FIG. 8 is a perspective view of an alternative embodiment of the interbody fusion device according to the present invention.
FIG. 8A is a perspective view of another embodiment of a tapered interbody fusion device according to the present invention.
FIG. 9 is a top-elevational view of an implant driver according to another aspect of the present invention.
FIG. 10 is an enlarged perspective view of the end of the implant driver engaged about an interbody fusion device, as depicted in FIG. 2.
FIG. 11 is an enlarged partial side cross-sectional view showing the implant driver engaging the interbody fusion device, as shown in FIG. 10.
FIG. 12 is an enlarged partial side cross-sectional view showing an implant driver of an alternative embodiment adapted for engaging the interbody fusion device 10.
FIGS. 13(a)-12(d) show four steps of a method in accordance with one aspect of the invention for implanting the interbody fusion device, such as the device shown in FIG. 2.
FIGS. 14(a)-13(d) depict steps of an alternative method for implanting the interbody fusion device, such as the device shown in FIG. 2.
FIG. 15 is an enlarged perspective view of an interbody fusion device having an osteogenic material in the hollow interior according to one embodiment of the present invention.
FIG. 16 is a side cross-sectional view of the interbody fusion device shown in FIG. 15, taken along line 16--16 as viewed in the direction of the arrows.
For the purposes of promoting an understanding of the principles of the invention, reference will now be made to the embodiments illustrated in the drawings and specific language will be used to describe the same. It will nevertheless be understood that no limitation of the scope of the invention is thereby intended, such alterations and further modifications in the illustrated device, and such further applications of the principles of the invention as illustrated therein being contemplated as would normally occur to one skilled in the art to which the invention relates.
An interbody fusion device 10 in accordance with one aspect of the present invention is shown in FIGS. 2-5. The device is formed by a solid conical body 11, that is preferably formed of a biocompatible or inert material. For example, the body 11 can be made of a medical grade stainless steel or titanium, or other suitable material having adequate strength characteristics set forth herein. The device may also be composed of a biocompatible porous material, such as porous tantalum provided by Implex Corp. For purposes of reference, the device 10 has an anterior end 12 and a posterior end 13, which correspond to the anatomic position of the device 10 when implanted in the intradiscal space. The conical body 11 defines a hollow interior 15 which is bounded by a body wall 16 and closed at the posterior end 13 by an end wall 17 (see FIG. 3). The hollow interior 15 of the device 10 is configured to receive autograft bone or a bone substitute material adapted to promote a solid fusion between adjacent vertebrae and across the intradiscal space.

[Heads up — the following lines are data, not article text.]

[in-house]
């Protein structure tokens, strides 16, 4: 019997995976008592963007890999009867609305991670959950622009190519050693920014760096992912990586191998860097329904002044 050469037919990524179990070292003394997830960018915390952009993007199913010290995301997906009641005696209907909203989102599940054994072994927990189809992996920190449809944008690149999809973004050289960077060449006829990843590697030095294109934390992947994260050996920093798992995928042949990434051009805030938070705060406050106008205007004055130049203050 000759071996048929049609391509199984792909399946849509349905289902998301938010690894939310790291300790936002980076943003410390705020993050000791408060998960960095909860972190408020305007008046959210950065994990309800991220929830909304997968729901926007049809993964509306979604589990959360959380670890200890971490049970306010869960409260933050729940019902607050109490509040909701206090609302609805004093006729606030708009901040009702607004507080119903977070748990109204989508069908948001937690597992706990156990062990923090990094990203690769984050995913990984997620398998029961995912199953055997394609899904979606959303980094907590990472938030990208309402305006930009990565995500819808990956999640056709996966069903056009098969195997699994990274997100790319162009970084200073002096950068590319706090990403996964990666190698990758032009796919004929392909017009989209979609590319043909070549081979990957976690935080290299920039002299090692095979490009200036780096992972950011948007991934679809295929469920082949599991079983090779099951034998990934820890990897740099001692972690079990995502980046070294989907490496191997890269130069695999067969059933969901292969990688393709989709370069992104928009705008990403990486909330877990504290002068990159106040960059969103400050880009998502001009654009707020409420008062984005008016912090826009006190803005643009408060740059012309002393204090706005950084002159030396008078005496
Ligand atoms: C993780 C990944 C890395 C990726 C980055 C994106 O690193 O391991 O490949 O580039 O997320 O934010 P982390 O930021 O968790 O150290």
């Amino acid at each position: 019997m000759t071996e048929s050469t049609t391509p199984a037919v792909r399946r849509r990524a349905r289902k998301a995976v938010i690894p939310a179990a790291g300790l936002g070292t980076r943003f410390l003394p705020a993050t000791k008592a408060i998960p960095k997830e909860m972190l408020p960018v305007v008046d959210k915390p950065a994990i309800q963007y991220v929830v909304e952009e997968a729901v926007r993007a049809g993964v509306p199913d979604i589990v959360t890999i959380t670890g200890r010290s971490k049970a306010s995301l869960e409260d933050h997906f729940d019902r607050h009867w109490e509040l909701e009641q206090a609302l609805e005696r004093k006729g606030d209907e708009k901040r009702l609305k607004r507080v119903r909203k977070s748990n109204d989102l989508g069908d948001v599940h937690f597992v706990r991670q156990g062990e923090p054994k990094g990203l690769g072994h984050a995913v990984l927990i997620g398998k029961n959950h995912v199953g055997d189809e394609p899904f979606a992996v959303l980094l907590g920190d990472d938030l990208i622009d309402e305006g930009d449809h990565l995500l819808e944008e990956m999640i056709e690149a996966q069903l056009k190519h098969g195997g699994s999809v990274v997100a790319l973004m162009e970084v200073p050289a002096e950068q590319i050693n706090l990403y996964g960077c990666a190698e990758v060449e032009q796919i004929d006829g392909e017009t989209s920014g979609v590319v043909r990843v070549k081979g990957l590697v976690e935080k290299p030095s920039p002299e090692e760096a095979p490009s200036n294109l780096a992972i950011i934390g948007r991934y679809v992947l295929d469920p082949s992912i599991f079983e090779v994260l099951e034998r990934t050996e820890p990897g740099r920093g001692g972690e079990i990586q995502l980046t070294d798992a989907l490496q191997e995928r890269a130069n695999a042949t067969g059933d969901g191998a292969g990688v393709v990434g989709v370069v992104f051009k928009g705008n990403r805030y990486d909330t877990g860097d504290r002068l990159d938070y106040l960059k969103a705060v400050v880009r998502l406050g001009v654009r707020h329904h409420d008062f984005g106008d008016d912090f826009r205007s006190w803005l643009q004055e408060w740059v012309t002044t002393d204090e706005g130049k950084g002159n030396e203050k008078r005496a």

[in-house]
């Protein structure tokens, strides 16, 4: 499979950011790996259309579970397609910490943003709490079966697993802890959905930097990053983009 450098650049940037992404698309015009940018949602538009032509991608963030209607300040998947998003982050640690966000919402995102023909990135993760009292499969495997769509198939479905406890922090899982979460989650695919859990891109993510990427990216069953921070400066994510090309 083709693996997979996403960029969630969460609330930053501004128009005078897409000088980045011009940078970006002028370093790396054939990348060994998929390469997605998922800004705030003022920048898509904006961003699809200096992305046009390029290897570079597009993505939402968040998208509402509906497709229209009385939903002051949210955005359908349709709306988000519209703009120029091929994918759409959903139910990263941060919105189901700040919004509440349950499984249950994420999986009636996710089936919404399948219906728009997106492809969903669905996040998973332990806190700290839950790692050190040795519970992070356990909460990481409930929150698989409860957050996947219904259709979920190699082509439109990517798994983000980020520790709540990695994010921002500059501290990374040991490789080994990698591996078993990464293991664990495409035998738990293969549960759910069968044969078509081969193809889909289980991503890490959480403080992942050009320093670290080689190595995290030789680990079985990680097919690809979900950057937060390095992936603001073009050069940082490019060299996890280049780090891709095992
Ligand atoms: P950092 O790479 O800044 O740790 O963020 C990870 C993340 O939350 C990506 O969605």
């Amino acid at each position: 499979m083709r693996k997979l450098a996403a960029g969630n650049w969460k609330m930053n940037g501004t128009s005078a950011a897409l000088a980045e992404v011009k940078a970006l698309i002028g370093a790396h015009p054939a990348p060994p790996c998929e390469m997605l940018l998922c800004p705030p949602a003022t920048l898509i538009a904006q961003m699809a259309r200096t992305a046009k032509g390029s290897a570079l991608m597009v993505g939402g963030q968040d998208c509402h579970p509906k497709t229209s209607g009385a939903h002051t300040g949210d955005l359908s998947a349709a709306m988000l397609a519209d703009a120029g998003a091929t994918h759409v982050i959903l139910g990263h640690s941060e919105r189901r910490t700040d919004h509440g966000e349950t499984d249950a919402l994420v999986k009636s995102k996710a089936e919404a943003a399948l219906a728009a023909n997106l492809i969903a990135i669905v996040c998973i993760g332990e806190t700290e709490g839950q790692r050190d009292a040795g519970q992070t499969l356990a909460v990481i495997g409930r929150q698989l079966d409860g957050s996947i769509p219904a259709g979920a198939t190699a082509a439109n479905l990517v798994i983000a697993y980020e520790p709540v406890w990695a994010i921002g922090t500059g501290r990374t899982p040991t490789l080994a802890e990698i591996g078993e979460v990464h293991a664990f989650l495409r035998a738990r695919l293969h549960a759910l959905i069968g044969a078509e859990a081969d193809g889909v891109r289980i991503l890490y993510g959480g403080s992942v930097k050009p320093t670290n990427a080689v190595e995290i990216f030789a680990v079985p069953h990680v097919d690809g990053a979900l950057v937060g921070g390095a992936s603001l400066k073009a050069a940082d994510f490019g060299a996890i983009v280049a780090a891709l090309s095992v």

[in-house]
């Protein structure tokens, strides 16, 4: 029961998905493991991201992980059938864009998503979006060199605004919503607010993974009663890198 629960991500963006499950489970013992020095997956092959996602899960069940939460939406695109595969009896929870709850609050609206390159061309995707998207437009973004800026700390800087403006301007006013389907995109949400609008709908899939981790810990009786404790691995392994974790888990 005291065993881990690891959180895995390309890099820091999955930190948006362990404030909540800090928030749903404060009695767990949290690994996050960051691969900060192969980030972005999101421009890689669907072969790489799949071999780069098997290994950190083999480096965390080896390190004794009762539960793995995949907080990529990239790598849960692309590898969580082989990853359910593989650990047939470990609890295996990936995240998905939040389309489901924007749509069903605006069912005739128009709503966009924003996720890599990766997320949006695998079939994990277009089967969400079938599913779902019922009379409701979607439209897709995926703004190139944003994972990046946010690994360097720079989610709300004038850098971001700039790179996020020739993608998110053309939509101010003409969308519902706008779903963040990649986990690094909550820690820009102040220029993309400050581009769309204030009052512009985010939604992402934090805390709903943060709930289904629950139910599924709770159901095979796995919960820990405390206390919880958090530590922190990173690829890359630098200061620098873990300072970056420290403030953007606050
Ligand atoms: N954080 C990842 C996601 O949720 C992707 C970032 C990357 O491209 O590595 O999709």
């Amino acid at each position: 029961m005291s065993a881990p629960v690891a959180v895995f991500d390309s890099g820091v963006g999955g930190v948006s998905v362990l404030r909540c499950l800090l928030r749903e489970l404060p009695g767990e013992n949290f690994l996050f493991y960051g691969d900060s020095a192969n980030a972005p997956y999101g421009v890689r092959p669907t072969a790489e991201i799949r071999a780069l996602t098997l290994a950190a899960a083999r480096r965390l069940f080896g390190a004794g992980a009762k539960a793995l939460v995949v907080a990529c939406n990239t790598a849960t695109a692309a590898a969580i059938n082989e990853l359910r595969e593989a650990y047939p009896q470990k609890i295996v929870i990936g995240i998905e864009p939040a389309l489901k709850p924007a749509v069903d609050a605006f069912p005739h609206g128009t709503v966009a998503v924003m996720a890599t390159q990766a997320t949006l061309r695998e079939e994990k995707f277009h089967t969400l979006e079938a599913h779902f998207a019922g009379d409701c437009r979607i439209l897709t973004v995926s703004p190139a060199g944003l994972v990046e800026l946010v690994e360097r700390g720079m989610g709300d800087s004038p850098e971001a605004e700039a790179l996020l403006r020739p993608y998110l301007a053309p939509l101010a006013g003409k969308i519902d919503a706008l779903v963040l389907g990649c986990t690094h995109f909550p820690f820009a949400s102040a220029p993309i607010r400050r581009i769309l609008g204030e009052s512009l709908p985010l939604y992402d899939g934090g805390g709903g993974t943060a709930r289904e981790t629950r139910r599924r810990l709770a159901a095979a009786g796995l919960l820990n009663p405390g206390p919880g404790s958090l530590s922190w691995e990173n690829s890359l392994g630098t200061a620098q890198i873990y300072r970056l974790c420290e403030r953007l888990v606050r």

In accordance with the invention, the interbody fusion device 10 is a threaded device configured to be screw threaded into the end plates of the adjacent vertebrae. In one embodiment of the invention, the conical body 11 defines a series of interrupted external threads 18 and a complete thread 19 at the leading end of the implant. The complete thread 19 serves as a "starter" thread for screwing the implant into the vertebral endplates at the intradiscal space. The threads 18 and 19 can take several forms known in the art for engagement into vertebral bone. For instance, the threads can have a triangular cross-section or a truncated triangular cross-section. Preferably, the threads have a height of 1.0 mm (0.039 in) in order to provide adequate purchase in the vertebral bone so that the fusion device 10 is not driven out of the intradiscal space by the high loads experienced by the spine. The thread pitch in certain specific embodiments can be 2.3 mm (0.091 in) or 3.0 mm (0.118 in), depending upon the vertebral level at which the device 10 is to be implanted and the amount of thread engagement necessary to hold the implant in position.